PHILADELPHIA -- In the heart of a city founded as a beacon of tolerance, Pope Francis on Saturday called religious freedom essential to human dignity and underscored the importance of the traditional family as a "living symbol" of God's plan.
The first Latin American pope also addressed America's immigrant community, saying its traditions enrich this country, as he continued to infuse his messages with the themes of peace and social justice that have defined his papacy.
The pope arrived at Independence Hall in the afternoon after riding his open-air popemobile past thousands of cheering people, pausing numerous times to kiss babies offered up by beaming parents.
Standing outside the historic brick building before rapturous followers, he nodded to the city's Quaker roots by addressing one of the founders' keystone issues -- religious freedom.
Francis broadened his call from his own Catholic community to embrace those of other faiths, asking them to "join their voices" against modern tyrants who would seek to "suppress religious freedom, or try to reduce it to a subculture without right to a voice in the public square, or to use religion as a pretext for hatred and brutality."
The Argentine son of Italian immigrants went on to greet immigrants in America with "particular affection," urging them not to become discouraged by challenges in their adopted country.
"I ask you not to forget that, like those who came here before you, you bring many gifts to your new nation. You should never be ashamed of your traditions," he said. "By contributing your gifts, you will not only find your place here, you will help to renew society from within."
Micheline Thera, 57, a Haitian immigrant who works at a hospital in Philadelphia, said she arrived at Independence Hall more than 11 hours early to see Francis.
"This pope brings for us hope. He's bringing a chance for us in America," she said. "We feel proud, we feel happy."
The pontiff arrived here yesterday morning after bidding an emotional farewell to New York, the city that had embraced him so freely. Before his helicopter took him to Kennedy Airport, he asked the pilot to circle the Statue of Liberty and Ellis Island -- twin symbols of immigration and freedom.
After his chartered American Airlines jet landed in Philadelphia, Francis climbed into his modest black Fiat, bound for the Cathedral Basilica of Saints Peter and Paul.
But Francis, spotting a boy in a wheelchair behind the tarmac barricades, had the driver stop. He walked over to the 10-year-old with cerebral palsy, placed his hands on the boy's head, uttered a blessing and kissed his forehead.
In his homily during a Mass at the cathedral, Francis saluted priests, nuns and other Catholics for reaching out to the "peripheries" of society to help the downtrodden, and called for women and young people to play a major role in bolstering the church.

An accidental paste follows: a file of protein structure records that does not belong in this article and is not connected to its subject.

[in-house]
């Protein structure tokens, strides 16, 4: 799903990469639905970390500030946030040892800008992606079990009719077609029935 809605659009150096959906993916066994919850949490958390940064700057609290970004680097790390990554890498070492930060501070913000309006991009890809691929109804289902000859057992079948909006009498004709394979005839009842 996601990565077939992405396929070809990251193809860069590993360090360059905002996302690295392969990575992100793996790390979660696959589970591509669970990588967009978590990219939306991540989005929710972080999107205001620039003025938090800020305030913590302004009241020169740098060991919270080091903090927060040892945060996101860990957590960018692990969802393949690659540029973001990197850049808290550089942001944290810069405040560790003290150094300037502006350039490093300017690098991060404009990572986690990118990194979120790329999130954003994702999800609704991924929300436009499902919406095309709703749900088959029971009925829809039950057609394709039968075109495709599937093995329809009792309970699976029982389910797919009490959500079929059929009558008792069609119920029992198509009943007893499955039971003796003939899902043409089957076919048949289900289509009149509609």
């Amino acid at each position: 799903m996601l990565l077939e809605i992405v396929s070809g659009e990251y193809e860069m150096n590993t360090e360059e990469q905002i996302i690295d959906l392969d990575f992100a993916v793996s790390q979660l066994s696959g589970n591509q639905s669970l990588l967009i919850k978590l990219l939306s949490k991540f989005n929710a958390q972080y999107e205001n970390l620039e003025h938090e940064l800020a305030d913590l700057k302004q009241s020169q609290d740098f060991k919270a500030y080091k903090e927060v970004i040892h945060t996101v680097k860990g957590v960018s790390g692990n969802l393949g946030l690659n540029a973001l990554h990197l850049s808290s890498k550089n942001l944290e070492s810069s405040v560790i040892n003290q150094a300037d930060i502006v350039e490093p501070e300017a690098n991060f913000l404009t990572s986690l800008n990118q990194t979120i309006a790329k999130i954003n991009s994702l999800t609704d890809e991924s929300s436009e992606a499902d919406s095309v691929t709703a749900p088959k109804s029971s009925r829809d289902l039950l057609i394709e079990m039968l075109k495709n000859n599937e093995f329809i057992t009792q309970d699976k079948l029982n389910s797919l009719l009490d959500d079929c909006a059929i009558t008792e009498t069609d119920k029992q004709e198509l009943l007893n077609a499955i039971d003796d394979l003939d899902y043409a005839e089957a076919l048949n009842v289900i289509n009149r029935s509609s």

He left followers with the repeated question "y tu?" -- "And you?" -- asking the faithful how they plan to respond "to the Lord's call to build up his body, the church."
Toward the end of the Mass, Philadelphia Archbishop Charles Chaput officially welcomed Francis to the City of Brotherly Love. The Archdiocese of Philadelphia, which covers five counties, boasts nearly 1.5 million Catholics.
"This is a city that would change its name to 'Francisville' today if we could do that without inconveniencing the rest of North America," Chaput said. "So we welcome you with all our hearts, and a huge amount of enthusiasm and joy."
Francis would later invoke Philadelphia's moniker, thanking those "of whatever religion, who have sought to serve the God of peace by building cities of brotherly love."
The pontiff ended the day with another motorcade and a prayer vigil as part of the World Meeting of Families -- a gathering of Catholics from around the world -- where he lauded the traditional family.
"God did not want to come into the world other than through a family," he said, referring to Jesus' birth to Mary.
"That is why the family is the living symbol of the loving plan of which the Father once dreamed," he said. "To want to form a family is to resolve to be a part of God's dream, to choose to dream with him, to want to build with him, to join him in this saga of building a world where no one will feel alone, unwanted or homeless."
As in many of his addresses, Francis turned to a plea for social justice -- pointing to the pernicious companions of poverty, such as inadequate health care, as threats to the family.
"We cannot call any society healthy when it does not leave real room for family life," he said. "We cannot think that a society has a future when it fails to pass laws capable of protecting families and ensuring their basic needs, especially those of families just starting out."
Joey Walker, 13, of Morgantown, Pennsylvania, turned down a school dance and paintball for a chance to see the pope at the festival.
"It was life-changing," said Walker, who attends a Catholic school. "It's really cool to be able to say you saw the most holy man in the world and be in his holy presence."
Francis will spend the last day of his nine-day journey through Cuba and the United States at several events here Sunday, culminating in an afternoon Mass at the Benjamin Franklin Parkway that is expected to attract more than a million people. He leaves for Rome Sunday.